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My Narrative of the Current Economy

June 26, 2012

Russ Roberts’ response to Robert Samuelson prompted me to write the following:

Russ, your story is plausible as far as it goes. But I suspect that a problem with a magnitude as least as great as interference in the housing market is that of reliance on government promises that now appear cannot be kept.

Here is my narrative:

Sure, we have has productivity increases in the past 20 years, many of the those productivity increases made us able to supply the goods demanded by a population that thought it was richer than it was: granite countertops, plasma TVs, larger homes, evenn some environmental protection. People thought they were richer not only because they owned homes that were appreciating in value (and would keep on doing so), but also because they had a risk free retirement income in the form of Social Security, Medicare and generous government pensions to rely on in lieu of savings. Both of these led them to spend more on current consumprion than they would have otherwise.

Now, housing prices have fallen substantially and appreciation is no longer seen as source of future income. Similarly, people are realizing that government payments to various classes of seniors are likely to be cut because they can’t be supported without unsustainable tax rates on working people.

The result is to change people’s time preference pretty significantly. Items of current consumption are demanded less (e.g. a nicer car) and savings to support future consumption is valued more (to replace the government promises that now appear ephemeral).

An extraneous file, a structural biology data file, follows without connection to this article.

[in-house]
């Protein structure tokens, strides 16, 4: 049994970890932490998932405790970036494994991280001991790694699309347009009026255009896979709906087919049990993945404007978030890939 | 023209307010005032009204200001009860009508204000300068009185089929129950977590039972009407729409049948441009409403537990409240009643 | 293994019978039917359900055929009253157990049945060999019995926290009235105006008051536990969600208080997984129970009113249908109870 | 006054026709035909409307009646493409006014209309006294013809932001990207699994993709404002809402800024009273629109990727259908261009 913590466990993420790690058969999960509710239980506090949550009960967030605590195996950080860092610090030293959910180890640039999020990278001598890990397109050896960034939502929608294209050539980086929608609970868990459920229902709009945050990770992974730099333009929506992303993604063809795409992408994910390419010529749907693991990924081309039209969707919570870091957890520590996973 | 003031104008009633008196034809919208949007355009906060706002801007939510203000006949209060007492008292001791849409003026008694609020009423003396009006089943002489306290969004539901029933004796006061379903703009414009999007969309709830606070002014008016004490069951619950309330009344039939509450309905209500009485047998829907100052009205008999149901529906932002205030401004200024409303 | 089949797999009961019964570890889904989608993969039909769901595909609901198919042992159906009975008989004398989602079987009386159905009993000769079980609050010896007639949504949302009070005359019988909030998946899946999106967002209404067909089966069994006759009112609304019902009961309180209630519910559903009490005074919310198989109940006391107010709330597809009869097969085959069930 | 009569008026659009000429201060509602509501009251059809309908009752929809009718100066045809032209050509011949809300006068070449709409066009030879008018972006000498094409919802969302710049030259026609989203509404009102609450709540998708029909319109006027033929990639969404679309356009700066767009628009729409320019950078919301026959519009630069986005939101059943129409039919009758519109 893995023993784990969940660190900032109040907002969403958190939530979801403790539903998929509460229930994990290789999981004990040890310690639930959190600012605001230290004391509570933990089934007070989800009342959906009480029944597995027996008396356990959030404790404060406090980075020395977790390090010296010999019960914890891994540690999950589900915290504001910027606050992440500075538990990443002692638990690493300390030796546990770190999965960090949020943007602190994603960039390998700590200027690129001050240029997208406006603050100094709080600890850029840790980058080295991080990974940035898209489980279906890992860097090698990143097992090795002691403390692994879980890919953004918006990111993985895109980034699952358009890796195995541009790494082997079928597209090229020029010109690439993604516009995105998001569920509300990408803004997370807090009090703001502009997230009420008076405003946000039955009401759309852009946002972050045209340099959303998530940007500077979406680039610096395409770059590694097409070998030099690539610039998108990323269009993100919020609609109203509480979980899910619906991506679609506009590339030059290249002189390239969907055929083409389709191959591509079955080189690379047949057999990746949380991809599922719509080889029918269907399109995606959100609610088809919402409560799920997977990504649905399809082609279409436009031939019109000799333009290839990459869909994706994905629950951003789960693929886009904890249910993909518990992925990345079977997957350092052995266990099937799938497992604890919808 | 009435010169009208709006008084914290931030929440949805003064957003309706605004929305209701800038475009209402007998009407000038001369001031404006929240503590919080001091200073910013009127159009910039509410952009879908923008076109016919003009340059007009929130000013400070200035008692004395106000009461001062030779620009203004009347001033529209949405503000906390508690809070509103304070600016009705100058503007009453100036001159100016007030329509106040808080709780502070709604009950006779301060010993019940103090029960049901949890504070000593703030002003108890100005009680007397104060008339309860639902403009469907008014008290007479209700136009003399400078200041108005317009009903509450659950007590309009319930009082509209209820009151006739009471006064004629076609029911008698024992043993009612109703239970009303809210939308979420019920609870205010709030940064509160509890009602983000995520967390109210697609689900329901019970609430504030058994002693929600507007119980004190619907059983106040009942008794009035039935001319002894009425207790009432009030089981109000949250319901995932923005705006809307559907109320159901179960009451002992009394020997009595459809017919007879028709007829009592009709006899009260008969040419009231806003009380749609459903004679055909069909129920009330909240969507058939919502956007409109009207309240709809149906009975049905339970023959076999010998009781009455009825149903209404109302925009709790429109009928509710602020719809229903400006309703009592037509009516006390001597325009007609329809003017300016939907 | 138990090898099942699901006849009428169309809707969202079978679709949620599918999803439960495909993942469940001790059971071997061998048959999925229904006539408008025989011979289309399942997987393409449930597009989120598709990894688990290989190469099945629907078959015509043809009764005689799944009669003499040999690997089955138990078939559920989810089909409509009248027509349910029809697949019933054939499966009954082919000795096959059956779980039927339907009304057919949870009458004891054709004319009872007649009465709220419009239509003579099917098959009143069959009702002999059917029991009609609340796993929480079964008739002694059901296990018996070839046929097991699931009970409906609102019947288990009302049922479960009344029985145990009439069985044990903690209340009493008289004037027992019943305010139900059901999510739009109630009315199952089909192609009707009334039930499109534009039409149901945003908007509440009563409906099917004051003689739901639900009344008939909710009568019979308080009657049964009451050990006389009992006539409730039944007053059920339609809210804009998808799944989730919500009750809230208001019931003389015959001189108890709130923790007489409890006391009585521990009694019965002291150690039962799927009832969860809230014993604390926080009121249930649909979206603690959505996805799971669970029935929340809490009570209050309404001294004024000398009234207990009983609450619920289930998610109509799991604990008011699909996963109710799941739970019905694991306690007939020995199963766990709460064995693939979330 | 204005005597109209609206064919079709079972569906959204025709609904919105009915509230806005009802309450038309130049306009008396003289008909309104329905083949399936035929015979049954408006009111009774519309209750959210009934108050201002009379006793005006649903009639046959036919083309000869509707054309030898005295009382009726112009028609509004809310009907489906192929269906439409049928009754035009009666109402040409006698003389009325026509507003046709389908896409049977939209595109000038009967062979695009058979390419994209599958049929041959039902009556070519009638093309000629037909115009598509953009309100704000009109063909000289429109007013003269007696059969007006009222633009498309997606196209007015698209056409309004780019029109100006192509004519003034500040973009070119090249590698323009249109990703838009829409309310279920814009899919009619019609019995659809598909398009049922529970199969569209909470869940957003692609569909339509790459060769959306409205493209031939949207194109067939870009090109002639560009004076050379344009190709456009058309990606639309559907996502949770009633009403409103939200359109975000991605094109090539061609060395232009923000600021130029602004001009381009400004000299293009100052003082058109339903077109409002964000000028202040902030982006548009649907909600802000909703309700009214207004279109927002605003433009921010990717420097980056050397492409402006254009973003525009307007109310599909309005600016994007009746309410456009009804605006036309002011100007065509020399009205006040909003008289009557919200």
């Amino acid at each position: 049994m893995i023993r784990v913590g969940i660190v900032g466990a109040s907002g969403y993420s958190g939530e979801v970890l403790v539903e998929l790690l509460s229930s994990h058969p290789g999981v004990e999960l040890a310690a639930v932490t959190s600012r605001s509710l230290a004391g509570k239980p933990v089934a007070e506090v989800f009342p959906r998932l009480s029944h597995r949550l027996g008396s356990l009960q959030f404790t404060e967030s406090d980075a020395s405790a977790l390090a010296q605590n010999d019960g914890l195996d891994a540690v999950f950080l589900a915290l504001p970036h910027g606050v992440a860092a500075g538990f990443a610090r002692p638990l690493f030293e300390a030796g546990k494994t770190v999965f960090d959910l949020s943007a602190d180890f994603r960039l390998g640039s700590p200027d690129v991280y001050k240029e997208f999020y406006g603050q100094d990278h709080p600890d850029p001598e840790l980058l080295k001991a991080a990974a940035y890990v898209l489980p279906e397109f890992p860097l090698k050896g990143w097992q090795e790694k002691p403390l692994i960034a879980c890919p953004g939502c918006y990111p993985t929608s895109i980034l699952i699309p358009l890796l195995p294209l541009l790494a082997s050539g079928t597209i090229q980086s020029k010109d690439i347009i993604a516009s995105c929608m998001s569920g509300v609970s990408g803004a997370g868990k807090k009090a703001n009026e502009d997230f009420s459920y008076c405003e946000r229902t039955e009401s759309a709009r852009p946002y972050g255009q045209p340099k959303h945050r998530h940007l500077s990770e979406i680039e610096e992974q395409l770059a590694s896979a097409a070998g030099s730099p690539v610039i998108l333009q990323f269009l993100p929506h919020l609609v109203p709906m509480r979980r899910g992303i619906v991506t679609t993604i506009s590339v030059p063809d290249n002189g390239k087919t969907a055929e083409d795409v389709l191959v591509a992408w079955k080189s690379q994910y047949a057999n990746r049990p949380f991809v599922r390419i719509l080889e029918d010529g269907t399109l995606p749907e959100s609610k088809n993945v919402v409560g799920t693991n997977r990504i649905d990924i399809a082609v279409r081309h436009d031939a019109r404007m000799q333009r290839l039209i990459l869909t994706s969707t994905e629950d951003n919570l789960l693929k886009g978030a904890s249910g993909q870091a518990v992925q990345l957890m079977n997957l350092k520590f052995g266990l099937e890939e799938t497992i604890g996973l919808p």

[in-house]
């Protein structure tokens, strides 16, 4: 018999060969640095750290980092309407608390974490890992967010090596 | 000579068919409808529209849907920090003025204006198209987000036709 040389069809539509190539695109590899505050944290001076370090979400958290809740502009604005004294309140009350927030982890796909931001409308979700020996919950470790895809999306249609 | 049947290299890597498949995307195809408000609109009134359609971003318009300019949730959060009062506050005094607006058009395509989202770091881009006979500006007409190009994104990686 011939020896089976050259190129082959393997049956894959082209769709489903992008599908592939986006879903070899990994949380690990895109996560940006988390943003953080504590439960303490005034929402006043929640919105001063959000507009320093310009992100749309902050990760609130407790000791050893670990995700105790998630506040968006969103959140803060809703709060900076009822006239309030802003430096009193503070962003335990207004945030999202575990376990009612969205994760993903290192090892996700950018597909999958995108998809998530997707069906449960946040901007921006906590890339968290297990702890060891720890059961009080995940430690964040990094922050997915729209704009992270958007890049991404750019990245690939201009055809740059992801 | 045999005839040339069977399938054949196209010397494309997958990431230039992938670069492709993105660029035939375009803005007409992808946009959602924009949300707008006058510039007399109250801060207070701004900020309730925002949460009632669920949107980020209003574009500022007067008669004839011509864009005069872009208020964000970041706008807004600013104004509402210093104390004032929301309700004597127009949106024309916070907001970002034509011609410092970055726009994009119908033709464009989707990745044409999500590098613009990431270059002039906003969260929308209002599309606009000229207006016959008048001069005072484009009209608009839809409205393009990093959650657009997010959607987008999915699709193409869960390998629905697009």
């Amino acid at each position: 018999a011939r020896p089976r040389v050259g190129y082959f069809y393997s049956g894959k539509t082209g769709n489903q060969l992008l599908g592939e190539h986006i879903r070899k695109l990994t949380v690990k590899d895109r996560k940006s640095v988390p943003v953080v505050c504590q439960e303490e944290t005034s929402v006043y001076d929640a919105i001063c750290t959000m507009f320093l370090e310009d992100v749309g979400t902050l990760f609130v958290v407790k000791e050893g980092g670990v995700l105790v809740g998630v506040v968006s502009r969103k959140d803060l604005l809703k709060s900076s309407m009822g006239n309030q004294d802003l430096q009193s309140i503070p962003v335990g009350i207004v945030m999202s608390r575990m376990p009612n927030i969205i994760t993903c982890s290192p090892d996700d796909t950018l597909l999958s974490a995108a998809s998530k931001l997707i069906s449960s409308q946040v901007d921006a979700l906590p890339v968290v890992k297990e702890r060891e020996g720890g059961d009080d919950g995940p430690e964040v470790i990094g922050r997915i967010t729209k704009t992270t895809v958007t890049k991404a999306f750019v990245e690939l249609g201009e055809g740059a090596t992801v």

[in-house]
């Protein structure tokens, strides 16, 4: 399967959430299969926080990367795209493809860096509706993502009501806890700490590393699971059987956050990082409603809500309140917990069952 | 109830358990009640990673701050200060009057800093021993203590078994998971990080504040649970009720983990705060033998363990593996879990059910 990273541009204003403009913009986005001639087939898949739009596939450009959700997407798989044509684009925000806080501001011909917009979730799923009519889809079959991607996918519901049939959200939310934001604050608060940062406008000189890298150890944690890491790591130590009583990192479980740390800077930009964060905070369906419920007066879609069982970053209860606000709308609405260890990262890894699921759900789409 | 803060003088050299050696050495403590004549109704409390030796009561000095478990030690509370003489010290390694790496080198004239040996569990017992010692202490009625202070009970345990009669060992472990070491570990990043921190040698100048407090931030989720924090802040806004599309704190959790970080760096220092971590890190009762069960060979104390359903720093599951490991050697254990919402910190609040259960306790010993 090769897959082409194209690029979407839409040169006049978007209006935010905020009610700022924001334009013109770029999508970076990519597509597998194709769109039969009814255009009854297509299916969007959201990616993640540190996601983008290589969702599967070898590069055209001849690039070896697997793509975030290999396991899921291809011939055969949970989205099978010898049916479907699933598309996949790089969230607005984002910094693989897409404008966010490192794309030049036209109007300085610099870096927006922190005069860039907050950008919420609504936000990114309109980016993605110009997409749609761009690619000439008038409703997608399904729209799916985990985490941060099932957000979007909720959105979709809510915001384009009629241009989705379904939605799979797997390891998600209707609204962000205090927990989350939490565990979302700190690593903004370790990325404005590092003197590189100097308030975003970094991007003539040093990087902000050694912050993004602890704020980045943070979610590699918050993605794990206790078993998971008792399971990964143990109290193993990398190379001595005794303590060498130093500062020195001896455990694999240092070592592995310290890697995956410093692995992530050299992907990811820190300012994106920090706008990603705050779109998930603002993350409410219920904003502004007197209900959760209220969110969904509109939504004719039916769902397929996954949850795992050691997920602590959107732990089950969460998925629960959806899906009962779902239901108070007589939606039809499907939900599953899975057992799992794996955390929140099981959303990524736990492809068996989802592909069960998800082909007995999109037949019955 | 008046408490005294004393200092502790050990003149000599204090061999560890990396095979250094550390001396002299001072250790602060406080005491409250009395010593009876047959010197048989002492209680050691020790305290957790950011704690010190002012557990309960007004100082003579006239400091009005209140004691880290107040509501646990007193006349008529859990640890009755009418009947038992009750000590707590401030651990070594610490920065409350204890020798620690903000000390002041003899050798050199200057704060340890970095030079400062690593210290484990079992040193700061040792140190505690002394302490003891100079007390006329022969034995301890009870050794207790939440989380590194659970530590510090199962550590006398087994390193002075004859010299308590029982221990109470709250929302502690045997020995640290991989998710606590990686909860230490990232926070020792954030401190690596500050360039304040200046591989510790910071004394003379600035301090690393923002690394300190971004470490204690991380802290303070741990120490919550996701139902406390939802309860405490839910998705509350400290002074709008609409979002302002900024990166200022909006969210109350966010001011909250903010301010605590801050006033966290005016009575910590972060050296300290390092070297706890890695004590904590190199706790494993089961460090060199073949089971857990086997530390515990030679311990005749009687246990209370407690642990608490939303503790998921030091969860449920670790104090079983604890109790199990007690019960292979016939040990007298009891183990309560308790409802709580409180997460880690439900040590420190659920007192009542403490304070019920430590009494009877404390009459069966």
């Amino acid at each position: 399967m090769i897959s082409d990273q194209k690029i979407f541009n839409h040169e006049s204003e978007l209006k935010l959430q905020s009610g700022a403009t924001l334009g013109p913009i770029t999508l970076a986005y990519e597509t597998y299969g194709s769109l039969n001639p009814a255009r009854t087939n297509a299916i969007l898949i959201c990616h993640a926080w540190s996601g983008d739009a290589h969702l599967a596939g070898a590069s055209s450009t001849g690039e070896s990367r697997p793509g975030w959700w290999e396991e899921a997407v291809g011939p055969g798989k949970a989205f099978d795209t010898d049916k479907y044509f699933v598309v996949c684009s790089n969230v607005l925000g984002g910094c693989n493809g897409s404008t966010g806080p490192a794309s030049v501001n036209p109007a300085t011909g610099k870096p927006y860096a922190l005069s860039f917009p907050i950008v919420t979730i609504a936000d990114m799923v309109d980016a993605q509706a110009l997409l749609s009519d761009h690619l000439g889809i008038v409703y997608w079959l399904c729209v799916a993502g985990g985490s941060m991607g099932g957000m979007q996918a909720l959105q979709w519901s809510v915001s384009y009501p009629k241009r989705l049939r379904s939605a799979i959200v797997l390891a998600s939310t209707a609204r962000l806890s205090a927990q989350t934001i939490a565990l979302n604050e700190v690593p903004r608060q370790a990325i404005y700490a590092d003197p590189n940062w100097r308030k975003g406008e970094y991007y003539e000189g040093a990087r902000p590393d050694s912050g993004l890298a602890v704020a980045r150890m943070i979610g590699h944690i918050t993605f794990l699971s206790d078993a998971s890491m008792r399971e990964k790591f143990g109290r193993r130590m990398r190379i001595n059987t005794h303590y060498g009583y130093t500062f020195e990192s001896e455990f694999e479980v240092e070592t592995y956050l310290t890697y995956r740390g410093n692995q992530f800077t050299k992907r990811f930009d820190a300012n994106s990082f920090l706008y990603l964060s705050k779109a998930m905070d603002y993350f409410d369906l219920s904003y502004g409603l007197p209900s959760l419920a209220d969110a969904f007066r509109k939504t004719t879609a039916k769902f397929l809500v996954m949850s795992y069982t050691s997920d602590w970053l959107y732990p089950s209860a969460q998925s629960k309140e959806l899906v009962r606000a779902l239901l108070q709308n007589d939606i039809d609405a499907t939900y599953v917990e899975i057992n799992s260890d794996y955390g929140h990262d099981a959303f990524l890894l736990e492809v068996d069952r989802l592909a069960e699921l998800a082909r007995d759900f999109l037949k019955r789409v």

So there are two aspects to our current malaise: a negative wealth effect and the effect of misinvestment in meeting demands for current consumption. There is no obvious reason to believe the consumer perceptions that drove these changes are flawed, so artificial props for demand (especially ones that further undermine faith in future government promises) are pretty clearly not the answer.

What to do?

The best thing government policymakers can do is institute credible reforms that make a scaled back set of future promises sustainable. To the extent this is credible people could again begin to make future plans with more certainty– and perhaps allocate more income to spending.

The big question for markets to answer is how to turn savings into mechanisms that will allow 2 workers to support one senior instead of the much higher ratios of the past. Some possibilities: robots, higher quality goods that require less maintenance. You would think the coming demographic changes would be spawning a frenzy of capital investment to substitute for a growing scarcity of labor.

Of course there are probably some problems with my narrarive, but it’s the best of those I have seen to date.


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